Since the SECURE Act rules were published, I’ve been hearing practitioners say that employers will have to “start” tracking hours for their part-time employees. However, plan sponsors have always been required to know when employees reach a 1,000-hour threshold, at which point they would become eligible for the plan, even if they had been excluded based upon working fewer than 1,000 hours per year. Additionally, part-time employees tend to get paid by the hour, which means that hours are being tracked by default. Nonetheless, there may be a limited population of part-time employees that are paid a flat amount for only one day a week, or only a few hours a day, for whom employers have not kept hourly records. In those cases, we recommend that plan sponsors collaborate with their payroll companies, document providers, and third-party administrators, as applicable, to establish a mechanism to count hours under one of the accepted methods, including a) actual hours; b) elapsed time method; or c) hours-worked equivalencies.
Although the elapsed time method eliminates the need to count hours, any method that artificially overstates the actual hours worked is likely not the best alternative, because it will make it more difficult to exclude transient employees that don’t stay very long. Even if guidance makes it clear that Eligible Long-Term, Part-Time Employees can be excluded by job classification, it is simpler to exclude them because they did not achieve the 500-hour threshold.
- Can Plans with Immediate Eligibility Now Exclude from the ADP Test Long-Term, Part-Time Employees Who Had Been Participating?
To date, plans with immediate eligibility have had to include their employees with less than 500 hours in their discrimination testing after their first year of plan participation, when they can be considered “otherwise excludible.”
It seems unlikely that the legislators would not grant nondiscrimination testing relief to plans that provide Eligible Long-Term, Part-Time Employees pursuant to the SECURE Act rules, while denying discrimination testing relief to plans that have always granted eligibility to employees who work between 500 and 1,000 hours. Although it is not clear, guidance will likely show that employees who meet the SECURE Act definition of Eligible Long-Term, Part-Time Employees, who were eligible prior to the effective date of this provision, can be disaggregated and excluded from nondiscrimination testing, like their SECURE Act Eligible Long-Term, Part-Time Employees counterparts.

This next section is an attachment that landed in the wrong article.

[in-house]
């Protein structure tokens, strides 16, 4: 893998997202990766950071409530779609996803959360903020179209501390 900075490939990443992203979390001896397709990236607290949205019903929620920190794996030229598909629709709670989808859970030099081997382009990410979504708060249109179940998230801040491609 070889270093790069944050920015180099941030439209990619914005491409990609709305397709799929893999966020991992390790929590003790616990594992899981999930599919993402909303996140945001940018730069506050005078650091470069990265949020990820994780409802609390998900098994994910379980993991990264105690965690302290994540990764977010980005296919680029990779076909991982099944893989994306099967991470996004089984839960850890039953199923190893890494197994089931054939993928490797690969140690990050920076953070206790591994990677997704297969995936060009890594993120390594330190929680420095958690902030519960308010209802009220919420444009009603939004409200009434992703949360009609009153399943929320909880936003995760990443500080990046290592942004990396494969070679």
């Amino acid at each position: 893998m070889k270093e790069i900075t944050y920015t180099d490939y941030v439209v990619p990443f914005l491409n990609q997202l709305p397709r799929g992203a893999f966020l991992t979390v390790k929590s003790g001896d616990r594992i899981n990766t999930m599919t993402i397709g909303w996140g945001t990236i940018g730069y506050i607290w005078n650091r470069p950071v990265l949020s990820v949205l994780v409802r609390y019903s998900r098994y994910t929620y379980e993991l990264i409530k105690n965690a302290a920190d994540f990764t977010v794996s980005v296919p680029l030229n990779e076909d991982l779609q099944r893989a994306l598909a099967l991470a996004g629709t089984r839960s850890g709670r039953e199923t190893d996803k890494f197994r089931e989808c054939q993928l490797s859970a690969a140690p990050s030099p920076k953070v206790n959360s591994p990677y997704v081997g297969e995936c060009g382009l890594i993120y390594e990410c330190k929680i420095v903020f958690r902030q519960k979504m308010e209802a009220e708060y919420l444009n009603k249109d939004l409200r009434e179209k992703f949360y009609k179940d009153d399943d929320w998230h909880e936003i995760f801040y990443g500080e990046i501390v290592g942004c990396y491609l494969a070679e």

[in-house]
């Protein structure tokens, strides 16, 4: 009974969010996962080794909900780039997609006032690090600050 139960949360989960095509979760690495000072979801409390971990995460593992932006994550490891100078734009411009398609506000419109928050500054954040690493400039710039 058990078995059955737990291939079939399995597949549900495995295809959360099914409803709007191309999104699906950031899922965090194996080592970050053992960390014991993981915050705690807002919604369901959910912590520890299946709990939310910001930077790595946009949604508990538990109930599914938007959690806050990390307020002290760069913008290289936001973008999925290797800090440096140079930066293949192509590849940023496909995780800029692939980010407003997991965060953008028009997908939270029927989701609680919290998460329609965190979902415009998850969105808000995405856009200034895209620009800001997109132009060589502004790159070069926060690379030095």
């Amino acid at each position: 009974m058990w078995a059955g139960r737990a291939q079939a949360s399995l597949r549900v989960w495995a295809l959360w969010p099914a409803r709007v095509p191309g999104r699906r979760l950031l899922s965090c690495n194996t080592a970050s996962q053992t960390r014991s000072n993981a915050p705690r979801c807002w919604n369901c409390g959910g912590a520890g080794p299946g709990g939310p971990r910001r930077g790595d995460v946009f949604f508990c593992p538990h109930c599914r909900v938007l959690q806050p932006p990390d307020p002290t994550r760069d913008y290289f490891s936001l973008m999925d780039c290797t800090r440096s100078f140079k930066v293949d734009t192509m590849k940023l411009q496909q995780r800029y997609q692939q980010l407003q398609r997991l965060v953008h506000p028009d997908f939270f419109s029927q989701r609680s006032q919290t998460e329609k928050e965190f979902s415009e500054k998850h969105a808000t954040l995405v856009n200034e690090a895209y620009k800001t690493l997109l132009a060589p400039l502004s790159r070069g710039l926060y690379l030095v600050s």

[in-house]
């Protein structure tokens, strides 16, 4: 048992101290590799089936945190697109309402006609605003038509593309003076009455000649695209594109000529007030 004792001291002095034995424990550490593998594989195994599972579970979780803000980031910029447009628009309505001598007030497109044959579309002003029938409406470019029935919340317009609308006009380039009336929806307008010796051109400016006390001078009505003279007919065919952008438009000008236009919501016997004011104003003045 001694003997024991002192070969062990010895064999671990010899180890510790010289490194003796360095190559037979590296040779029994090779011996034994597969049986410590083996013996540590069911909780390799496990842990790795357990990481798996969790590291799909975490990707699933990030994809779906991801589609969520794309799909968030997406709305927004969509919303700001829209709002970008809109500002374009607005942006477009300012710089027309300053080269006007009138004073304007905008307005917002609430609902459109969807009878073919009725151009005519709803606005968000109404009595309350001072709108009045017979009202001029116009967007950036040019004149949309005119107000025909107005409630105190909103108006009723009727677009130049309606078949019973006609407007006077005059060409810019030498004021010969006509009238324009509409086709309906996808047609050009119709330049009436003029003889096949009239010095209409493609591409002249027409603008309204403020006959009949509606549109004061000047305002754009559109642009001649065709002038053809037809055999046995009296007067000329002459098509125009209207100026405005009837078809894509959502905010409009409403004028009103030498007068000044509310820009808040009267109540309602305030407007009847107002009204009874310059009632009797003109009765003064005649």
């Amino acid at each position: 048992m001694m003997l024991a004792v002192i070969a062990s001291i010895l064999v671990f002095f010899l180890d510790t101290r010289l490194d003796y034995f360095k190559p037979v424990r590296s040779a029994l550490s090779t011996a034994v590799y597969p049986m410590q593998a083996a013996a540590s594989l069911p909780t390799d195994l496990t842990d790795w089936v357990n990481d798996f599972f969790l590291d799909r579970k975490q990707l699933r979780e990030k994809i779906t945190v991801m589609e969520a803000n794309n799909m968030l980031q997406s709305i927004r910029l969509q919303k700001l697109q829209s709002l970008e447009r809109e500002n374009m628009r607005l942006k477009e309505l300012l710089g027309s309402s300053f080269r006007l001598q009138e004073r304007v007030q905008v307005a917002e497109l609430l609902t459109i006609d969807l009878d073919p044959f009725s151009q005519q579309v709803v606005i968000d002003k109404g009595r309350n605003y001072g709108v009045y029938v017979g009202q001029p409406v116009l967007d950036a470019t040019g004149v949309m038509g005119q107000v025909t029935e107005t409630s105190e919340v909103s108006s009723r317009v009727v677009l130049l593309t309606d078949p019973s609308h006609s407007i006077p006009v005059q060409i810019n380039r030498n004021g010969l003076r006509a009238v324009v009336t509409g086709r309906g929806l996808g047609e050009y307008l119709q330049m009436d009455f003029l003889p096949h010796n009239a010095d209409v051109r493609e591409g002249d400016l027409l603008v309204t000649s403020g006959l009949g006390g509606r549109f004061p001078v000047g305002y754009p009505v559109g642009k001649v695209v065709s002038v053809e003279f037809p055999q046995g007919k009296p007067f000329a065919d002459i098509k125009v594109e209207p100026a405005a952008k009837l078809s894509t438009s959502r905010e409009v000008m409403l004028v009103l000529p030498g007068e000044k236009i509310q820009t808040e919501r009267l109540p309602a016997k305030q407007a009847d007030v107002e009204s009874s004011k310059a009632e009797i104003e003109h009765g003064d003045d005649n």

- Once in the Test, Always In the Test?
Change is the only constant in life. Some employees may change from part-time to full-time status from year to year. If an Eligible Long-Term, Part-Time Employee who has met the three-year eligibility criteria works 1,000 hours, practitioners have asked whether the person would be included in the discrimination test in all subsequent years, even if the participant drops back down to 500 hours for three consecutive years.
The logic behind the “Once in the Test, Always in the Test” concept is consistent with the “Once-In, Always-In” rule that applies to 403(b) Plan eligibility as part of the universal availability rules. The Eligible Long-Term, Part-Time Employees rules do not apply to 403(b) plans or to 457(b) plans.
There is Time to Learn from the New Guidance, Adapt, Adjust, or Lobby
Fortunately, we have approximately four years until the first long-term, part-time employees become eligible in 2024 (we start counting the three consecutive years in 2021), which gives industry organizations like the ARA an opportunity to educate service providers when new guidance is issued, or to request changes to provisions with negative unintended consequences.